Femi Falana, a human rights lawyer and activist, has sued the federal government over what he called “discriminatory…treatment of members of Academic Staff Union of Universities (ASUU).
Lecturers in Nigeria’s government-owned varsities had embarked on strike in February 2022, demanding better funding of the universities and improved welfare of academics.
But instead of addressing the concerns, the federal government sued the lecturers’ union, ASUU, at the National Industrial Court of Nigeria in Abuja.
In the suit, the government urged the court to affirm its “No work, no pay” policy as a way of deterring incessant strikes that have plagued public universities in Nigeria.
Deciding the suit on Tuesday, the court upheld the government’s “No work, no pay” policy.
The ruling justified the federal government’s refusal to pay the arrears of salaries owed the striking lecturers while the industrial dispute lasted.
But in Mr Falana’s suit before the National Industrial Court in Abuja, the lawyer listed the Minister of Labour and Employment; Attorney-General of the Federation; and Accountant-General of the Federation as defendants.
In the suit, Mr Falana is urging the court to determine “Whether having paid the salaries of members of the Joint Staff Union, National Association of Resident Doctors and lecturers in the Medical Facilities/Medical and Dental Academic of the Nnamdi Azikiwe University, Nnewi Campus, Anambra State during the period of industrial actions, the decision of the defendants to withhold the salaries of the members of the Claimant from February to October 2022 is not discriminatory and illegal.”
The lawyer is also praying the court to determine “Whether the members of ASUU are not entitled to payment of their salaries for the months of February to October 2022 forthwith.”
Mr Falana said the government’s “refusal… to implement the agreements between them” and the lecturers triggered the strike that was declared by the lecturers in February 2022.
Justifying why the government ought to pay the lecturers while they were on strike, Mr Falana argued that “despite the withdrawal of teaching, the provision of educational services which cover other aspects of our engagement as academics (i.e research and community service) subsists across the public universities in Nigeria.”
He pointed out that the then education minister, Chris Ngige, “instructed the Accountant-General of the Federation not to pay the members of ASUU members for the period of the industrial disharmony.”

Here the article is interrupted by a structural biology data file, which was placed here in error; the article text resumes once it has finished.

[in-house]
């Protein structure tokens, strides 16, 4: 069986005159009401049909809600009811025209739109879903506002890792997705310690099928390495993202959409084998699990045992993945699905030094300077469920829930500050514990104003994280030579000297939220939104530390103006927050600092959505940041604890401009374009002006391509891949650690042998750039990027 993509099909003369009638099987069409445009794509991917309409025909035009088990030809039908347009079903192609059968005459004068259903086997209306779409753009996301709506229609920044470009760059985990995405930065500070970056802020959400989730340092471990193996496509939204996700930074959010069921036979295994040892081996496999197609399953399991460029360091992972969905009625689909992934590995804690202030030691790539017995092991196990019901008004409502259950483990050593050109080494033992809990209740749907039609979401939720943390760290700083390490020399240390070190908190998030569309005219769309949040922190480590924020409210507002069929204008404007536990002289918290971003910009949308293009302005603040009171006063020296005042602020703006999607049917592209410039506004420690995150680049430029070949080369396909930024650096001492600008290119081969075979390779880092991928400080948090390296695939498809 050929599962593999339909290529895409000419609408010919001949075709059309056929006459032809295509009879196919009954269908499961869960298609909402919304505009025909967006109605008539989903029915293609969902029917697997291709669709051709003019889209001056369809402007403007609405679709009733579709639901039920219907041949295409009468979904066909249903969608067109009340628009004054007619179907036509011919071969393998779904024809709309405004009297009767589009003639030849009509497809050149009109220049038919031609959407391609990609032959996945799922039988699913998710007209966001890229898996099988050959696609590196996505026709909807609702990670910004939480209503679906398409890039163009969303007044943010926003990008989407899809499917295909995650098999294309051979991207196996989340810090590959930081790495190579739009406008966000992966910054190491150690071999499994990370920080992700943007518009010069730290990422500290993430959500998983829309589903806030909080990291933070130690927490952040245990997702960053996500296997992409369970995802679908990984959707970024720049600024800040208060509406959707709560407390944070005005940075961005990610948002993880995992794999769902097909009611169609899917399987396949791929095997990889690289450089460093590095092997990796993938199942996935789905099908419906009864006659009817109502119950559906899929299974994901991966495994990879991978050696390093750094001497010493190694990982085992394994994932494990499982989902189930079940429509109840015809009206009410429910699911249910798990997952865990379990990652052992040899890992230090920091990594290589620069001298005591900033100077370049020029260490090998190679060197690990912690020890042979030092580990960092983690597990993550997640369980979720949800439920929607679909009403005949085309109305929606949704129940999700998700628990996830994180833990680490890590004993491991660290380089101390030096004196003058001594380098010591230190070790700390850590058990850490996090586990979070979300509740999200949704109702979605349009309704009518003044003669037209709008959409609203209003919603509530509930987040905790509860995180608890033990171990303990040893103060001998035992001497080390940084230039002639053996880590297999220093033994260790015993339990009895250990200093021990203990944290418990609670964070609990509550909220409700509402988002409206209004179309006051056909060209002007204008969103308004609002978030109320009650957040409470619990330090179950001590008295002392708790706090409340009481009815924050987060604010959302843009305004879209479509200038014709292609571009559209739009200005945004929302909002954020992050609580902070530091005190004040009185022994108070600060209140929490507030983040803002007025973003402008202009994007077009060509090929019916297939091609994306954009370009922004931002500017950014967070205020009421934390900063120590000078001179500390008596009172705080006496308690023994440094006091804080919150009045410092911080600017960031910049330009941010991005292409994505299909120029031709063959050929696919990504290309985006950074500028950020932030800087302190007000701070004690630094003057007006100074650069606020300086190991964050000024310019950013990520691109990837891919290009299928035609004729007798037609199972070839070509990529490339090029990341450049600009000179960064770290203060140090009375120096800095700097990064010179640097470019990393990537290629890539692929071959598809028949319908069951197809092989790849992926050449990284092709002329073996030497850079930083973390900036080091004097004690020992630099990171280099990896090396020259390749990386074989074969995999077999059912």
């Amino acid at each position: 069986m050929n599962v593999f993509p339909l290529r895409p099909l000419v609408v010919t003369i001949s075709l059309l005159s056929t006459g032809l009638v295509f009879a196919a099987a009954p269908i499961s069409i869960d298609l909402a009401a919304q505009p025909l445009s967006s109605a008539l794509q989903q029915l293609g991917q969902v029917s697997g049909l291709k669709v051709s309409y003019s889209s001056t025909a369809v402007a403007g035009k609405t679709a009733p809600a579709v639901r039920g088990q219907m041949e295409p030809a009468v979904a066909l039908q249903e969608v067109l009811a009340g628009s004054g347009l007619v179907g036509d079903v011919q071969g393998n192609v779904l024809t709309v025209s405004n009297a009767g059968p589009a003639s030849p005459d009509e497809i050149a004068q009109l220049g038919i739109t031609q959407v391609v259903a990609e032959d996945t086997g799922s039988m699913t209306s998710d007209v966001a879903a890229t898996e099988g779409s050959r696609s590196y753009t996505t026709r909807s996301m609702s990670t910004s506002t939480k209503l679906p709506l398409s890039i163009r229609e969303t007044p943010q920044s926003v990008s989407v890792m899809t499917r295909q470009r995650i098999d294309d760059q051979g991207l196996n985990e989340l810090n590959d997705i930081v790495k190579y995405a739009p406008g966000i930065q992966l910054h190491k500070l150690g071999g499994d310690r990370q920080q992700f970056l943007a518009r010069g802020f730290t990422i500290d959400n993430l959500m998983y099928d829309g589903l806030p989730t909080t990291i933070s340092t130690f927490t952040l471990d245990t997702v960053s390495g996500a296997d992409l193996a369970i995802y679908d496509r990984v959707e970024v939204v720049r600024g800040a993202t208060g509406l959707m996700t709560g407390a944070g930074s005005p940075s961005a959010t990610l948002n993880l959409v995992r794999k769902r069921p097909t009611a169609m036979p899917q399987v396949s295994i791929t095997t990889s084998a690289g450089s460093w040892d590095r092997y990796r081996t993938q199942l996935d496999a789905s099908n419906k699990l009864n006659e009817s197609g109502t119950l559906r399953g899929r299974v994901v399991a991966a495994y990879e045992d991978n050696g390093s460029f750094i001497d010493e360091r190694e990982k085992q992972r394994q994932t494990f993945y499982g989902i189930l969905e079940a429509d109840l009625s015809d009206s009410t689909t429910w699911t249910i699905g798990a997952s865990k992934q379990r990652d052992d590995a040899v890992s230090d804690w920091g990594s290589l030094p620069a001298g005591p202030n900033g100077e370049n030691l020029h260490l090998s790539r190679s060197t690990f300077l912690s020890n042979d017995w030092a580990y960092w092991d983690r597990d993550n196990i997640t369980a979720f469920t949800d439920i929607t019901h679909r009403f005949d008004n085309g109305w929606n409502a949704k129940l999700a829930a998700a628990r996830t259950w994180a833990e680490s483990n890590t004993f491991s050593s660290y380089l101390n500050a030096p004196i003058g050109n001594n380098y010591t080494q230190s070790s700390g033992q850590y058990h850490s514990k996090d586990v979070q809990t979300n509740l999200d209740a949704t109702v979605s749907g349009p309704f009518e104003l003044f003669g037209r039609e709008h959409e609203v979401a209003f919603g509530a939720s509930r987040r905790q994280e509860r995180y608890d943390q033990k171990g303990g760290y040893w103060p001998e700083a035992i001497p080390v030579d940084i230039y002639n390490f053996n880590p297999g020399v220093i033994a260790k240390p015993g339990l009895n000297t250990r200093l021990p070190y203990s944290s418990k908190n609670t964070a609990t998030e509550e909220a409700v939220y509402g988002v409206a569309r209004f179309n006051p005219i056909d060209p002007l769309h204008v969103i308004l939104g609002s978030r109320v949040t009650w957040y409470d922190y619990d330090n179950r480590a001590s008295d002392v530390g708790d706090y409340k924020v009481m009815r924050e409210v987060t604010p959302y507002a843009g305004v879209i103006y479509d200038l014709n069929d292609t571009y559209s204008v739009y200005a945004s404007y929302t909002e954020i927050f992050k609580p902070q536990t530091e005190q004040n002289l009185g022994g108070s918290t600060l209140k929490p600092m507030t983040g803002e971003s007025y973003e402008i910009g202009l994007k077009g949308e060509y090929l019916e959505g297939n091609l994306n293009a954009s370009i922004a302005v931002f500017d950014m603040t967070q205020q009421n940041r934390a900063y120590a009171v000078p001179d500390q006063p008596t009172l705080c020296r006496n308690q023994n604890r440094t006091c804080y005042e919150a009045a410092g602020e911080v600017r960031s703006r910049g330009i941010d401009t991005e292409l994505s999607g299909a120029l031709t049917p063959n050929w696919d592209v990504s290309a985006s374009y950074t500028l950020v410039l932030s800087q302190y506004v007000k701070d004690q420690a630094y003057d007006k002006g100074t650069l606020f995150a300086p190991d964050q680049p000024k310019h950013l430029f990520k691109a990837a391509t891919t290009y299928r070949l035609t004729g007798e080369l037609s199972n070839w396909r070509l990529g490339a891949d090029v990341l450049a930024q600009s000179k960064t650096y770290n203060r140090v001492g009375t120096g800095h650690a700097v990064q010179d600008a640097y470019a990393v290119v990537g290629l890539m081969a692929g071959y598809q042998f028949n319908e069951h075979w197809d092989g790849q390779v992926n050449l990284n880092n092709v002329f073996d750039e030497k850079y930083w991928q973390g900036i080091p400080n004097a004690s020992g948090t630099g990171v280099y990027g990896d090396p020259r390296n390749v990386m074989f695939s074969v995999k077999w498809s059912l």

To establish the government’s discriminatory policy, Mr Falana said health workers embarked on strike from March to May in 2018 “but the Defendants paid their salaries for the period of the strike.”
“Despite repeated demands, the Defendants have refused to pay the salaries of members of the Claimant who took part in the strike that took place from February to October 2022.”
In urging the court to grant his prayers, Mr Falana cited relevant provisions of the Nigerian constitution and the African Charter on Human and Peoples’ Rights (Ratification and Enforcement) Act 2004 to support his case.
He asked the court to declare that the government’s withholding of salaries of lecturers who took part in the industrial action from February to October 2022 is “discriminatory, selective and illegal.”
He asked the court for “A DECLARATION that having paid the salaries of lecturers of the Medical Facilities / Medical and Dental Academic of the Nnamdi Azikwe University, Nnewi Campus, Anambra State who were on strike from February to October 2022, the decision of the Defendants to withhold the salaries of the members of the Claimant is discriminatory and illegal…”
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Mr Falana urged the court for an order compelling the government “to pay the withheld salaries of the members of the claimant for the months of February to October 2022 forthwith.”
No date has been fixed for the hearing of the case.
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